S remembers visiting a local produce shop last year to pick out different varieties of apples and is excited to make another visit this year in the coming week. We may even sneak in a mad science afternoon experiment if he's interested!

Our art and writing center is also set up with Rosh Hashanah in mind:
In addition to the usual standard art and writing supplies I keep out and some that I rotate and swap, I have some Elul and Tishrei-themed activity sheets from A Jewish Homeschool Blog that I printed off and laminated for use with dry erase markers, some coloring sheets, some apple-colored paints, brushes and a smock at the ready, and our writing bin is stocked...

I included blank cards, outlines of apples, apple shaped sticky notes, stickers and Rosh Hashanah word and photo cards/sentence strips to inspire some holiday card making and letter writing. S will have ample opportunities at school to make more directed art projects. At home, I like for him to have access to materials and more opportunities for process art and self-led pre-writing activities.

 S is very proud of going to school now. We proudly display every doodle and dot that comes home. I love when he tells me what he drew about and he often asks me to write it down for him. I use sticky notes to take his dictation so as not to compromise his original work and then I try really hard to enjoy the display but not save every single doodle forever. We are keeping a binder of special artwork.
Our reading area and felt board are also stocked with books about going to school, books about Rosh Hashanah, books related to our upcoming story stretcher and even a few about getting glasses. At our felt wall, I've set a basket of laminated pictures related to topics S is learning in his classroom this month, like English and Hebrew letters, numbers, colors, shapes, etc. I don't do structured lessons with them, but rather leave them for him to play with and use as he wishes. He loves the felt wall basket right now! And I love that not only does our playroom inspire creative play and learning, but it also encourages S to share with us what he is doing in school.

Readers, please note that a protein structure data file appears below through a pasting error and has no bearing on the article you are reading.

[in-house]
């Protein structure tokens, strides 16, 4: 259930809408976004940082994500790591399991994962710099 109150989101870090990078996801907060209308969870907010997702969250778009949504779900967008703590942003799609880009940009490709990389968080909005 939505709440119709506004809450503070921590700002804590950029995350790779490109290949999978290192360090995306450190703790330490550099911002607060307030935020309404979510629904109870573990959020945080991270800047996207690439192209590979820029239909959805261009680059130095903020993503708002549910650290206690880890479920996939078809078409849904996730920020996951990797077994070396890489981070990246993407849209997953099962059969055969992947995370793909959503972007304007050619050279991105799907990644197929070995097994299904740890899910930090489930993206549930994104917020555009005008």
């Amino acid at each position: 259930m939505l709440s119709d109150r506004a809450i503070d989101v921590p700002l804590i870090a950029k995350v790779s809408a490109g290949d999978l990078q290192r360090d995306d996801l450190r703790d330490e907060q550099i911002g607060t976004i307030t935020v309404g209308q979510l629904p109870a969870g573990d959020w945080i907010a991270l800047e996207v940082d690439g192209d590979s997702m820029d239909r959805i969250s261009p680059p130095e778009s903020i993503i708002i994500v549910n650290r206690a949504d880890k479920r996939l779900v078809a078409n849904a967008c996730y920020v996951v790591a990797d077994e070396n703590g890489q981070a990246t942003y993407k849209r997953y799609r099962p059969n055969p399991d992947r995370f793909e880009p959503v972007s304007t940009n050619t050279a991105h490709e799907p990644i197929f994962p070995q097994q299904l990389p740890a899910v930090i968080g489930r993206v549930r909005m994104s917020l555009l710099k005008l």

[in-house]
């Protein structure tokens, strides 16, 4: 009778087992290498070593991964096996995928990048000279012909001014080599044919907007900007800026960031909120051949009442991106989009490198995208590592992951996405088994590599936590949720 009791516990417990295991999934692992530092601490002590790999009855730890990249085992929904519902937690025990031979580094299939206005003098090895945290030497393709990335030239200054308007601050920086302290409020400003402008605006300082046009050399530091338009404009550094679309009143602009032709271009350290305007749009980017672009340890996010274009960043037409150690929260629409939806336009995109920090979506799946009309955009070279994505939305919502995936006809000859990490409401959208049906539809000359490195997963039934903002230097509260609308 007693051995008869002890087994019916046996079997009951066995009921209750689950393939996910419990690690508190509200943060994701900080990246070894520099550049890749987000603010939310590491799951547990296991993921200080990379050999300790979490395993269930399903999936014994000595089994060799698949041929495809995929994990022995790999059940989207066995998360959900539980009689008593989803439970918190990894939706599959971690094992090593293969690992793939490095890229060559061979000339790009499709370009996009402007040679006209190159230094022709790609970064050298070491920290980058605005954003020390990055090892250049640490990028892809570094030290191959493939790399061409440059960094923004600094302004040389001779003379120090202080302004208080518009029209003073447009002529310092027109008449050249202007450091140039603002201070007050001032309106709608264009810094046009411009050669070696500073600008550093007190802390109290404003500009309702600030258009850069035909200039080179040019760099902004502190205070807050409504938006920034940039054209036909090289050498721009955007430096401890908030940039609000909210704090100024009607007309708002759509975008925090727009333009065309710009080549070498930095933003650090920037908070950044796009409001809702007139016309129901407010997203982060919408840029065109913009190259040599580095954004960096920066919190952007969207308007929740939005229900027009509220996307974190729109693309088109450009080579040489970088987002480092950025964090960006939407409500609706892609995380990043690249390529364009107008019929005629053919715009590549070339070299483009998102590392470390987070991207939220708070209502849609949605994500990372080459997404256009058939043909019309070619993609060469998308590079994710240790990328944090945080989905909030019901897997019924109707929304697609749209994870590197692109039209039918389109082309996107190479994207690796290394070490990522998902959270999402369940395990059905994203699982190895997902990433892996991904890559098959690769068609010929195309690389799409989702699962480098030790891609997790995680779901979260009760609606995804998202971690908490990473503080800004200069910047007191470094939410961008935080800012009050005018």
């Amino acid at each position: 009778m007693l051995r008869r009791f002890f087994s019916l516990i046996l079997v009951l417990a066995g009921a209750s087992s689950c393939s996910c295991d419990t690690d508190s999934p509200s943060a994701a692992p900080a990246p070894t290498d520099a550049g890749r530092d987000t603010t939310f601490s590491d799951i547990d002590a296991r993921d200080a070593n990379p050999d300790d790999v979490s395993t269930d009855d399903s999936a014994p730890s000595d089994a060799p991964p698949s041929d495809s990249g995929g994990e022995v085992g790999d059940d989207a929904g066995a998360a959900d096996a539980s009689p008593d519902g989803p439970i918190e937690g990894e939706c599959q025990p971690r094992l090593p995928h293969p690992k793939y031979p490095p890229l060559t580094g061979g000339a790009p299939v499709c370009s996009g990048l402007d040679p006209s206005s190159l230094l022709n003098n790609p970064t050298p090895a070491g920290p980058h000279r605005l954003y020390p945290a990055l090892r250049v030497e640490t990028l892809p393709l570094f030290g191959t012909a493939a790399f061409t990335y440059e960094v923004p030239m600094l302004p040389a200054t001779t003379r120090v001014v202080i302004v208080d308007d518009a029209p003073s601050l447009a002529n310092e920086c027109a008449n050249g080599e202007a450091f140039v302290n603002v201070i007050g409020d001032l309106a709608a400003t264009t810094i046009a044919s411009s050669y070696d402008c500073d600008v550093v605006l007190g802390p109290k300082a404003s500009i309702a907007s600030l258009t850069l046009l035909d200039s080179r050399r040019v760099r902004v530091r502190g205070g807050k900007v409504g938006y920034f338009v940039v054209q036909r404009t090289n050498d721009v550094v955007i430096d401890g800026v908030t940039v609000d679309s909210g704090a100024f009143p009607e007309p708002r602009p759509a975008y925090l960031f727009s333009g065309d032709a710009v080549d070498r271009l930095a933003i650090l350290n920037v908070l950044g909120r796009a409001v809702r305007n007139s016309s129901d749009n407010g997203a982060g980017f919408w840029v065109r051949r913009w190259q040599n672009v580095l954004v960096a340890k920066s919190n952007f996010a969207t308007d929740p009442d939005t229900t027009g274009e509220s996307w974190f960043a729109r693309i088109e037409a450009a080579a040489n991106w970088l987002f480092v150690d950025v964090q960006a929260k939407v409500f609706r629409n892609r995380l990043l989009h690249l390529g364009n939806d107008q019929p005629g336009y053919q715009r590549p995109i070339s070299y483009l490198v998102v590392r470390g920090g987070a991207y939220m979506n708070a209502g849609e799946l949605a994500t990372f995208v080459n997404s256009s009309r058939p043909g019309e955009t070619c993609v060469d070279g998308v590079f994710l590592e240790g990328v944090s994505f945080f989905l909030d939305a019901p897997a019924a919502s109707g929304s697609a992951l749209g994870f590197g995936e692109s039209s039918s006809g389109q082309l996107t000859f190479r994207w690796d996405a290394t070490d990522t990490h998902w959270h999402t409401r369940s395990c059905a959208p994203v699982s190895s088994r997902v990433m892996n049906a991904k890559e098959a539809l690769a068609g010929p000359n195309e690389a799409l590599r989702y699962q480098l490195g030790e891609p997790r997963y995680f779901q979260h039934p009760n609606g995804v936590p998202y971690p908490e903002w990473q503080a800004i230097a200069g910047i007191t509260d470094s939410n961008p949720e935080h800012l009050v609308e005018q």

One of the most common concerns parents of students I taught expressed was that their children did not share with them what they did in school. With the exception of a few, most children when asked by their parents what they did in school responded with "I don't know" or "nothing." After this topic first came up in a parent orientation during my first year teaching here, I decided to create and initiate a curriculum on having conversations. After all, how many adults do you know that also respond to the question "what did you do at work today?" with a "nothing" or "I don't know!" Conversation is an art and it needs to be taught and practiced! I created spaces in my classrooms known as The Conversation Corner. I taught the word "conversation," because little kids love big words. And I taught that conversations have two players: the one who is talking and the one who is listening. Both players play both parts, just not at the same time! I introduced songs to encourage sharing a favorite thing about the day and we worked from sharing one thing we did to sharing one thing and with whom we did it all the way to creating newspaper reports and detailed accounts of a day in the life of a preschooler. I'm pleased to say that my own test subject at the time, S, has done quite well with reporting back to me what he does at school, but like many kids (and adults), he doesn't want to talk about his morning there all afternoon! I know some of what he does because he tells me, some of what he does because it comes home with him and some of what he does I know about because I see it in his play! Those are always my favorite glimpses!
Happy Playing!

No comments:

Post a Comment